Guide To PPP Loan Rules For Restaurants
May 5, 2021: The SBA has stopped accepting PPP applications due to lack of funds. The SBA will continue to fund outstanding applications that have been already approved.
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When the COVID-19 pandemic began, you saw a divide begin to emerge between businesses that could function well under “social distancing” and those that saw their work heavily disrupted or even ground to a halt. One type of business that’s been hit particularly hard is restaurants. This has been compounded by the arrival of cold weather, which makes outdoor dining a much less desirable option.
Over 110,000 restaurants have closed (many of them permanently) since the pandemic began according, to a study by the National Restaurant Association. As many as 500,000 are in danger of failing, with 87% of full-service restaurants experiencing an average 36% drop in revenue.
Needless to say, the new December 21, 2020 stimulus package goes out of its way to note the plight of the foodservice industry and is offering some special considerations for businesses that fall into this category.
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How Restaurant PPP Loans Are Different From Other Industries
Restaurant owners seeking a PPP loan should know that nearly all of the processes and rules governing PPP loans will apply to you. That means the things you’re required and allowed to spend the PPP money on — and still qualify for loan forgiveness — are the same. For example, you’ll still have to spend 60% of the funds on payroll expenses.
In fact, for restaurants seeking a PPP for the first time — referred to as “first draw” — there is no difference between restaurant PPP loans and any other type of PPP loan. The difference comes into play with second draws.
The new stimulus bill allows businesses that have previously drawn on PPP to make a second draw if they meet certain criteria.
Second draw loans are capped at $2 million compared to first draw’s $10 million. However, restaurants have an extra provision. Where most businesses can only borrow up to 2.5x their monthly payroll, restaurants can borrow up to 3.5x their monthly payroll expenditures. So as long as you’re not maxing out the $2 million second draw, you’ll be able to borrow more compared to most other industries.
Borrower Requirements For Restaurant PPP Loans
Borrower requirements for both first and second draw PPP loans are the same for restaurants as any other qualified industry.
To qualify for a first draw PPP loan in 2021, you must:
- Have been in business prior to February 15, 2020
- Have fewer than 500 employees
- Have a business that is still operational
To meet the criteria for a second draw, there are a few additional stipulations:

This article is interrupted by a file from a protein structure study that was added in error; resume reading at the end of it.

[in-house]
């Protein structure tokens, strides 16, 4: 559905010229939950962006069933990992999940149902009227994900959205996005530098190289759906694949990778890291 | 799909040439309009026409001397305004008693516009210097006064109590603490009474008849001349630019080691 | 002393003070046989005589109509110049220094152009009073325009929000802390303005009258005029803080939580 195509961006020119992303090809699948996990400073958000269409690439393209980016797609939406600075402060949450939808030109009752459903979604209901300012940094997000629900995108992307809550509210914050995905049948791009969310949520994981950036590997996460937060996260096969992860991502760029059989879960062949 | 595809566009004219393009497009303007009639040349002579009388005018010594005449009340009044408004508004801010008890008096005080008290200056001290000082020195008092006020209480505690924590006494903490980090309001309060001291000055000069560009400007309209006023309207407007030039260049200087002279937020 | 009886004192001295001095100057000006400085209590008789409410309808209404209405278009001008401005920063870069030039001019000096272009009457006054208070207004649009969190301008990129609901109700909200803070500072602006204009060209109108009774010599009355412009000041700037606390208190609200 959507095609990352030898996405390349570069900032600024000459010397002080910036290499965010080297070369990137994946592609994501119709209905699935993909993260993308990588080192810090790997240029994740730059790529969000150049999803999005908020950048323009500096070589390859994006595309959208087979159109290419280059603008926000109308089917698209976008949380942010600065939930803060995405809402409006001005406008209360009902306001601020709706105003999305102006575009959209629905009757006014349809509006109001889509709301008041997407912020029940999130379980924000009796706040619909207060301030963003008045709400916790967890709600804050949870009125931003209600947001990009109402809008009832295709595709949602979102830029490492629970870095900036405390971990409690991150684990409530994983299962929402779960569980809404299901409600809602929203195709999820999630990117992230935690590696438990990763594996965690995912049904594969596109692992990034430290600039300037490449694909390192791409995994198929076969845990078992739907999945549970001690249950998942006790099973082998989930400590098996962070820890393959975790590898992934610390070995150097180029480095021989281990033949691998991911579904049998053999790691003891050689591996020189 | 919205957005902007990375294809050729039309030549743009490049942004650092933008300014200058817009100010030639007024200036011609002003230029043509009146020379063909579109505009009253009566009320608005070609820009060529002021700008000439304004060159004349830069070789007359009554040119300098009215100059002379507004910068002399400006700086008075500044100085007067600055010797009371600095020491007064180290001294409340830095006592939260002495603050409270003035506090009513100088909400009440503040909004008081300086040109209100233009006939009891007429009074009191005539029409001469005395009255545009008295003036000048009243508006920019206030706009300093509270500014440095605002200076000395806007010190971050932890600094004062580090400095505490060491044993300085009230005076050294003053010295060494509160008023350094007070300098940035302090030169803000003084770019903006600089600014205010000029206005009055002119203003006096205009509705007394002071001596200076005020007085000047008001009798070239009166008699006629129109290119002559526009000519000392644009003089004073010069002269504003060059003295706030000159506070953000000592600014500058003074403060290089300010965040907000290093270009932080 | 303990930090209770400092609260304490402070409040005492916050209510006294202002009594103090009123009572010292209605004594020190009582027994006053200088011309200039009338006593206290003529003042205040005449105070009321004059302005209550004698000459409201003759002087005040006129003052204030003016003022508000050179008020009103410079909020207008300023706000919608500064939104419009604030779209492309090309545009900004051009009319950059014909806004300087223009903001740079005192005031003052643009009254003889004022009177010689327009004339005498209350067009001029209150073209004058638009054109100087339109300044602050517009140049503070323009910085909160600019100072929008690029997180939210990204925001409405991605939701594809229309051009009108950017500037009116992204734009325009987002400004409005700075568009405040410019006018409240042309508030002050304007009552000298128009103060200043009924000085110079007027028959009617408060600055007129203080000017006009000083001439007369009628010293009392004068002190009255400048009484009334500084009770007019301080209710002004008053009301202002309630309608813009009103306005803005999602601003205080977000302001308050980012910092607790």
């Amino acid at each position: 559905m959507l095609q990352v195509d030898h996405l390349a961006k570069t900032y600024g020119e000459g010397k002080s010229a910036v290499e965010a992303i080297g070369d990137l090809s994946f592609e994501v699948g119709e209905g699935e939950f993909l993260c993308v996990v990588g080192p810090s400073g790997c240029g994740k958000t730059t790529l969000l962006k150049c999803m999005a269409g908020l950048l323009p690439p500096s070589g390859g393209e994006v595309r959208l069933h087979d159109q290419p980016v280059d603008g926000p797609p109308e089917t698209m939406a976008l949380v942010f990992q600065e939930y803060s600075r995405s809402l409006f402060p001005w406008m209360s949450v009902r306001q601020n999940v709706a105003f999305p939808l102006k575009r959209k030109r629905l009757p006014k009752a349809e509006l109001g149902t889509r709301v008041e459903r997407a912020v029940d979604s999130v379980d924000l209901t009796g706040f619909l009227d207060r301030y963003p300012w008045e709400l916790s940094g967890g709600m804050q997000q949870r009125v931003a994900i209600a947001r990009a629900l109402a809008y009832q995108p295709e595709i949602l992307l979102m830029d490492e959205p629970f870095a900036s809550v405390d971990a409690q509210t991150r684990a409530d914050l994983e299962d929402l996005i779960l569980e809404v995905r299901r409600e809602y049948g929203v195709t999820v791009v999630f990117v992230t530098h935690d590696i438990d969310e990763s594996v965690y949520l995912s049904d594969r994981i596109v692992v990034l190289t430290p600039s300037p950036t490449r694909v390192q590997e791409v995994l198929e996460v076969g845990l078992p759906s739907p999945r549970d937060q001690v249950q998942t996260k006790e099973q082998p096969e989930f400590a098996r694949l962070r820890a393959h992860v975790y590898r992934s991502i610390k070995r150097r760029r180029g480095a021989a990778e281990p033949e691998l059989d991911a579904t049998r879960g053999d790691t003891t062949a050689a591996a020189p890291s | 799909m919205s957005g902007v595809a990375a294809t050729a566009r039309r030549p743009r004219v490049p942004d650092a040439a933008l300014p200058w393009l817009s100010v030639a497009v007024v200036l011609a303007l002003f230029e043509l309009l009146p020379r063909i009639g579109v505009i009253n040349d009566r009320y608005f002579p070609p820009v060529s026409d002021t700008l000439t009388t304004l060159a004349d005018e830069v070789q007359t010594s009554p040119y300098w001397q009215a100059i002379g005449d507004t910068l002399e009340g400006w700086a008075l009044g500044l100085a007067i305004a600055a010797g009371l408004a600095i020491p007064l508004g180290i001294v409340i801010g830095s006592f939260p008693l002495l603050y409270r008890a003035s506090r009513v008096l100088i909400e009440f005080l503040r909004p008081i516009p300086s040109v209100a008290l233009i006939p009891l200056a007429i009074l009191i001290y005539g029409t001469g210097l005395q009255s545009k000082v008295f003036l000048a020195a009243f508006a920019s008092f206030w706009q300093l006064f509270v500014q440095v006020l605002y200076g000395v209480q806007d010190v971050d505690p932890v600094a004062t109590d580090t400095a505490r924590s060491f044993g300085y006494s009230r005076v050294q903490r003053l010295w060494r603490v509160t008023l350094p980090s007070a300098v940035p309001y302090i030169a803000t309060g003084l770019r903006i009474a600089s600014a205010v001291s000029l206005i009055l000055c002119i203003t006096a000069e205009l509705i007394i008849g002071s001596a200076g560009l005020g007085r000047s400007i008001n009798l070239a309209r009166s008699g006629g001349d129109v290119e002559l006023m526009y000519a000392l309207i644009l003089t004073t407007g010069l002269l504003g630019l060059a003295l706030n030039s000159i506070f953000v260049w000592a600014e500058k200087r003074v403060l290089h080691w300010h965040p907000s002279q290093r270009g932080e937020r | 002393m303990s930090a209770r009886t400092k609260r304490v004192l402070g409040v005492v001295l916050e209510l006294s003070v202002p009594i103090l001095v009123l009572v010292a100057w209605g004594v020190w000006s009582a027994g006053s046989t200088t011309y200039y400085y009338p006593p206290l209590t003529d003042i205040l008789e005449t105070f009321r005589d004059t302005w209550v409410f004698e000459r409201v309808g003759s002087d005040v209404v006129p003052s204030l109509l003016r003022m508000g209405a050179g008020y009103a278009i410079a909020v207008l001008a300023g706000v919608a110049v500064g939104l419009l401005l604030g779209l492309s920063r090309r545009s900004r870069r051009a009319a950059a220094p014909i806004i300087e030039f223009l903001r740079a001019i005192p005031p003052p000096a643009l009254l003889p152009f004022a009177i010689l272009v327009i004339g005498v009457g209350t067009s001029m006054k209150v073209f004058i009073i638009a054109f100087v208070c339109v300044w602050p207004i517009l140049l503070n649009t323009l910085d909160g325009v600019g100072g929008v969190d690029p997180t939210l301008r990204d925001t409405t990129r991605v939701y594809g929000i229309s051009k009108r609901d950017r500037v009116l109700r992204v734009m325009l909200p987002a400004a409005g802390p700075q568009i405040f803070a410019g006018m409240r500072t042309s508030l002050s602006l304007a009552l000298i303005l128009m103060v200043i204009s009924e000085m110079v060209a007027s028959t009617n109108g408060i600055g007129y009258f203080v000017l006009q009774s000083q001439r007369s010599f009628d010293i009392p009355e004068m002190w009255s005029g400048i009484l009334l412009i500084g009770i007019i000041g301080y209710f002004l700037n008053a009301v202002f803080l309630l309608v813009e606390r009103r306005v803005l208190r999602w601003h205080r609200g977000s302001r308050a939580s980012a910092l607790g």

- You have to have used your first PPP draw funds.
- You have to demonstrate that you’ve experienced at least a 25% loss of revenue in one quarter of 2020 compared to the same quarter in 2019.
- You have to have fewer than 300 employees.
- You cannot be a publicly-traded company.
PPP Loan Forgiveness Rules For Restaurants
While restaurants will qualify for more money the second time they go to the PPP well, the rules governing loan forgiveness are the same for restaurants as they are for other businesses. To qualify for full forgiveness, you have to spend your funds on approved expenditures. Partial forgiveness is still an option if you stray slightly from the formula. The loans use a 24-week cycle for expenses, so keep in mind that any money not used during this period will not be forgiven.
The biggest restriction on the use of PPP funds is that at least 60% of the funds must go to payroll (it is called the Paycheck Protection Program for a reason). Specifically:
- You must retain your staff, or rehire them within the 24-week period. Exemptions exist if your staff turns down good faith offers to return to work, or your can’t find employees.
- You must maintain payroll, aka, not decrease salaries of anyone earning less than $100,000/yr by more than 25%.
The remaining 40% can be spent on qualified expenses. While not unique to restaurants, the 2nd round of PPP loans does expand the list of what you can spend your money on while still qualifying for forgiveness. You can spend the portion of your PPP loan not dedicated to payroll on:
- Mortgage interest
- Software expenses
- Necessary supplier costs
- COVID protection measures including masks, sneeze guards, and personal protective equipment
- Property damages related to civil unrest
Note that EIDL grants no longer count against loan forgiveness if you get both a PPP loan and an EIDL grant. Additionally, you can deduct normal expenses off your taxes as you would in any other year even if you spent PPP loan money on them.
Where To Apply For A PPP Loan
PPP loans are overseen by the SBA, but unlike EIDL loans and grants, the government organization doesn’t directly disburse these loans. Instead, you’ll apply for a PPP loan through an SBA-approved lender. Generally speaking, this means your local or national bank, but credit unions and online lenders are also making PPP loans.